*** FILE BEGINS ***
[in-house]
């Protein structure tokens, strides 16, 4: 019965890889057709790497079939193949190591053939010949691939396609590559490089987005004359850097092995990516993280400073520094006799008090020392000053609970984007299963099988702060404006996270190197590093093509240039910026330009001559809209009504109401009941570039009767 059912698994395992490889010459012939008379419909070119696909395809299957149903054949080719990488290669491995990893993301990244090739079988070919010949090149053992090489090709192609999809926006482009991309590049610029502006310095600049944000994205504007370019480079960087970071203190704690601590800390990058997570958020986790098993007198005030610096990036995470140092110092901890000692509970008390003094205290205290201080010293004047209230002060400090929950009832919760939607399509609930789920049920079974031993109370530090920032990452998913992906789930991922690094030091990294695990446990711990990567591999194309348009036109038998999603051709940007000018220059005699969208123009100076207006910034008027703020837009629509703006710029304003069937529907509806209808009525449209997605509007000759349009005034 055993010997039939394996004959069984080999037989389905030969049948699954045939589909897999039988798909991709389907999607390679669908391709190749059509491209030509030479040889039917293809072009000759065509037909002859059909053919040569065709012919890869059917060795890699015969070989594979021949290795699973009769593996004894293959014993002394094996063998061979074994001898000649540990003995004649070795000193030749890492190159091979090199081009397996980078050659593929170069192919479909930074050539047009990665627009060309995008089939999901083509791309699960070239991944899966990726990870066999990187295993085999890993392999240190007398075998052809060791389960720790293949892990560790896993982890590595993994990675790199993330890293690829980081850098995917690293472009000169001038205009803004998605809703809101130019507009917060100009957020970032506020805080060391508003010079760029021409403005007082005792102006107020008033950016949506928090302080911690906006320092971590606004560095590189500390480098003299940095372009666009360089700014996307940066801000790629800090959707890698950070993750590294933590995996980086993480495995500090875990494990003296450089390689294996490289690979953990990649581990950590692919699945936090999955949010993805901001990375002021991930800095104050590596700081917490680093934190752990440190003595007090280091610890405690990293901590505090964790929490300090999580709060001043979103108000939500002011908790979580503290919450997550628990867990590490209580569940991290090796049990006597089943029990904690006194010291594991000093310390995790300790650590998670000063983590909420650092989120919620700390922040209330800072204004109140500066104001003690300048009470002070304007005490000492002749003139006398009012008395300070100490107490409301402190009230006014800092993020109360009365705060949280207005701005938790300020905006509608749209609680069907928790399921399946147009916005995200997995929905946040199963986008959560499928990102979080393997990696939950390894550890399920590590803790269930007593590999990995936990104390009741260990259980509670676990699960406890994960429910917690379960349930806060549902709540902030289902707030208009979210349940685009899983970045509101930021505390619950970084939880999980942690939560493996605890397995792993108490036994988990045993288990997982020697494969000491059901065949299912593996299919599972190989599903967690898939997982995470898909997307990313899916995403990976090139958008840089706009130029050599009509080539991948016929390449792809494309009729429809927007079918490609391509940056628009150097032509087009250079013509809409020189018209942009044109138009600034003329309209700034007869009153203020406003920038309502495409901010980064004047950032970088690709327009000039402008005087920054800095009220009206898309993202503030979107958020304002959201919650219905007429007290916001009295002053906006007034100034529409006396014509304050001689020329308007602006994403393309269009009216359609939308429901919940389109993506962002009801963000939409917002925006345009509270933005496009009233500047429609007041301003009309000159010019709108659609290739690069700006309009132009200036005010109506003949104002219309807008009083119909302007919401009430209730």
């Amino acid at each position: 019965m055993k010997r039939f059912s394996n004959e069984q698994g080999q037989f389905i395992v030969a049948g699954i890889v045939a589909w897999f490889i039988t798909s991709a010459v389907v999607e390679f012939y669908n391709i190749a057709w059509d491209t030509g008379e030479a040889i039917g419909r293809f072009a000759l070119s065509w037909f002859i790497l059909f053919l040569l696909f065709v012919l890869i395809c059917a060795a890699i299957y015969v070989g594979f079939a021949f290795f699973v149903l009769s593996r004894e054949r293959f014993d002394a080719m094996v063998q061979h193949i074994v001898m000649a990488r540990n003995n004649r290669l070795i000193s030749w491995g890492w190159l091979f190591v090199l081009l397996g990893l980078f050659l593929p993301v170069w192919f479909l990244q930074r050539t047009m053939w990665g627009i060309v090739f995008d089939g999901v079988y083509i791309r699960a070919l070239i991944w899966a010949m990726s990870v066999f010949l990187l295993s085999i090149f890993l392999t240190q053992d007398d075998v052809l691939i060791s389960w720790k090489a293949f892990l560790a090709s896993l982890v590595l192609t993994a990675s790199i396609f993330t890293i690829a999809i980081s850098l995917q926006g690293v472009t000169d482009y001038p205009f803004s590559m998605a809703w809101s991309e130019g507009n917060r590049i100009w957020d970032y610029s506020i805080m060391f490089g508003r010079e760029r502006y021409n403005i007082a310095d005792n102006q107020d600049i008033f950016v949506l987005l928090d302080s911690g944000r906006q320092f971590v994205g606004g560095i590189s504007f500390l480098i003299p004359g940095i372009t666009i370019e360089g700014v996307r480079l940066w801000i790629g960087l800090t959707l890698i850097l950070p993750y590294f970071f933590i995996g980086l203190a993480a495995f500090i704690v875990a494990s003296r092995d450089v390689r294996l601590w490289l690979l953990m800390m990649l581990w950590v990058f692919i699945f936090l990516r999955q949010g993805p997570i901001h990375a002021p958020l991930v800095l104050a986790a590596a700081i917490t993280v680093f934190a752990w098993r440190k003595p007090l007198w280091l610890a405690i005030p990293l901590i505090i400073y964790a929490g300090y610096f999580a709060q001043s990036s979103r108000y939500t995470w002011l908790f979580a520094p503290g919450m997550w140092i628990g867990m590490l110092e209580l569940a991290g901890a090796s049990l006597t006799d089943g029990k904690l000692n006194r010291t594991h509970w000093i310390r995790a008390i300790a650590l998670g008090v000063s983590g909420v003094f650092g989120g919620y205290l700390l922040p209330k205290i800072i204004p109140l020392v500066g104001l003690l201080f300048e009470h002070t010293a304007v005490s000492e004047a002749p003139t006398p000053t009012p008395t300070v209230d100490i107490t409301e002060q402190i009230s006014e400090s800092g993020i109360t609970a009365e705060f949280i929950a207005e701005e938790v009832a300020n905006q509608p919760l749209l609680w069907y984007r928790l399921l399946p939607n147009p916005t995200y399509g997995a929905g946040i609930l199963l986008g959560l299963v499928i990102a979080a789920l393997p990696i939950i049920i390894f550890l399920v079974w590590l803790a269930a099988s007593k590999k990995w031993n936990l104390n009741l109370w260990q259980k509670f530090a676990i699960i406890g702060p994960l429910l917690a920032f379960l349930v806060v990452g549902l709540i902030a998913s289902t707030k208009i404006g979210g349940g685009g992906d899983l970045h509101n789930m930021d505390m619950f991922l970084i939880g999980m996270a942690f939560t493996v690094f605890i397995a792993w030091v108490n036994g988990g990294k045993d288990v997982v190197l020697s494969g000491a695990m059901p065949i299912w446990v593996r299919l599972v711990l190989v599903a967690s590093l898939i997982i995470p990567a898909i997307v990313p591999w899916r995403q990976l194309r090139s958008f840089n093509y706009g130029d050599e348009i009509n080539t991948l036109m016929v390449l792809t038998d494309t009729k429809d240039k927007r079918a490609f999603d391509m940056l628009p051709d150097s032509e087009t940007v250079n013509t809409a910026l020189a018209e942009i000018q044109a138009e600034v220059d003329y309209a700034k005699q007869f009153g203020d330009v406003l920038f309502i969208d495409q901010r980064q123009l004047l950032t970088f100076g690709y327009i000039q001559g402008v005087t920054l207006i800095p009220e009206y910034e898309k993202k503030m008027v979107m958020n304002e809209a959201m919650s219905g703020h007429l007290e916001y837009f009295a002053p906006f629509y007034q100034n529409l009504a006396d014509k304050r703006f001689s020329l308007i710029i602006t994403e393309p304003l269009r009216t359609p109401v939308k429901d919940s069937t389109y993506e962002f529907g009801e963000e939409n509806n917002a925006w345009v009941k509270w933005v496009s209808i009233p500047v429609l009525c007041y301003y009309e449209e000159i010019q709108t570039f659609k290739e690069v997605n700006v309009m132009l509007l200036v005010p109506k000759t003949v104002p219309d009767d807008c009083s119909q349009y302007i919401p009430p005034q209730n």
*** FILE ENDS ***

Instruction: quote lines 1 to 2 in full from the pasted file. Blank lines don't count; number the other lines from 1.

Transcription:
[in-house]
């Protein structure tokens, strides 16, 4: 019965890889057709790497079939193949190591053939010949691939396609590559490089987005004359850097092995990516993280400073520094006799008090020392000053609970984007299963099988702060404006996270190197590093093509240039910026330009001559809209009504109401009941570039009767 059912698994395992490889010459012939008379419909070119696909395809299957149903054949080719990488290669491995990893993301990244090739079988070919010949090149053992090489090709192609999809926006482009991309590049610029502006310095600049944000994205504007370019480079960087970071203190704690601590800390990058997570958020986790098993007198005030610096990036995470140092110092901890000692509970008390003094205290205290201080010293004047209230002060400090929950009832919760939607399509609930789920049920079974031993109370530090920032990452998913992906789930991922690094030091990294695990446990711990990567591999194309348009036109038998999603051709940007000018220059005699969208123009100076207006910034008027703020837009629509703006710029304003069937529907509806209808009525449209997605509007000759349009005034 055993010997039939394996004959069984080999037989389905030969049948699954045939589909897999039988798909991709389907999607390679669908391709190749059509491209030509030479040889039917293809072009000759065509037909002859059909053919040569065709012919890869059917060795890699015969070989594979021949290795699973009769593996004894293959014993002394094996063998061979074994001898000649540990003995004649070795000193030749890492190159091979090199081009397996980078050659593929170069192919479909930074050539047009990665627009060309995008089939999901083509791309699960070239991944899966990726990870066999990187295993085999890993392999240190007398075998052809060791389960720790293949892990560790896993982890590595993994990675790199993330890293690829980081850098995917690293472009000169001038205009803004998605809703809101130019507009917060100009957020970032506020805080060391508003010079760029021409403005007082005792102006107020008033950016949506928090302080911690906006320092971590606004560095590189500390480098003299940095372009666009360089700014996307940066801000790629800090959707890698950070993750590294933590995996980086993480495995500090875990494990003296450089390689294996490289690979953990990649581990950590692919699945936090999955949010993805901001990375002021991930800095104050590596700081917490680093934190752990440190003595007090280091610890405690990293901590505090964790929490300090999580709060001043979103108000939500002011908790979580503290919450997550628990867990590490209580569940991290090796049990006597089943029990904690006194010291594991000093310390995790300790650590998670000063983590909420650092989120919620700390922040209330800072204004109140500066104001003690300048009470002070304007005490000492002749003139006398009012008395300070100490107490409301402190009230006014800092993020109360009365705060949280207005701005938790300020905006509608749209609680069907928790399921399946147009916005995200997995929905946040199963986008959560499928990102979080393997990696939950390894550890399920590590803790269930007593590999990995936990104390009741260990259980509670676990699960406890994960429910917690379960349930806060549902709540902030289902707030208009979210349940685009899983970045509101930021505390619950970084939880999980942690939560493996605890397995792993108490036994988990045993288990997982020697494969000491059901065949299912593996299919599972190989599903967690898939997982995470898909997307990313899916995403990976090139958008840089706009130029050599009509080539991948016929390449792809494309009729429809927007079918490609391509940056628009150097032509087009250079013509809409020189018209942009044109138009600034003329309209700034007869009153203020406003920038309502495409901010980064004047950032970088690709327009000039402008005087920054800095009220009206898309993202503030979107958020304002959201919650219905007429007290916001009295002053906006007034100034529409006396014509304050001689020329308007602006994403393309269009009216359609939308429901919940389109993506962002009801963000939409917002925006345009509270933005496009009233500047429609007041301003009309000159010019709108659609290739690069700006309009132009200036005010109506003949104002219309807008009083119909302007919401009430209730």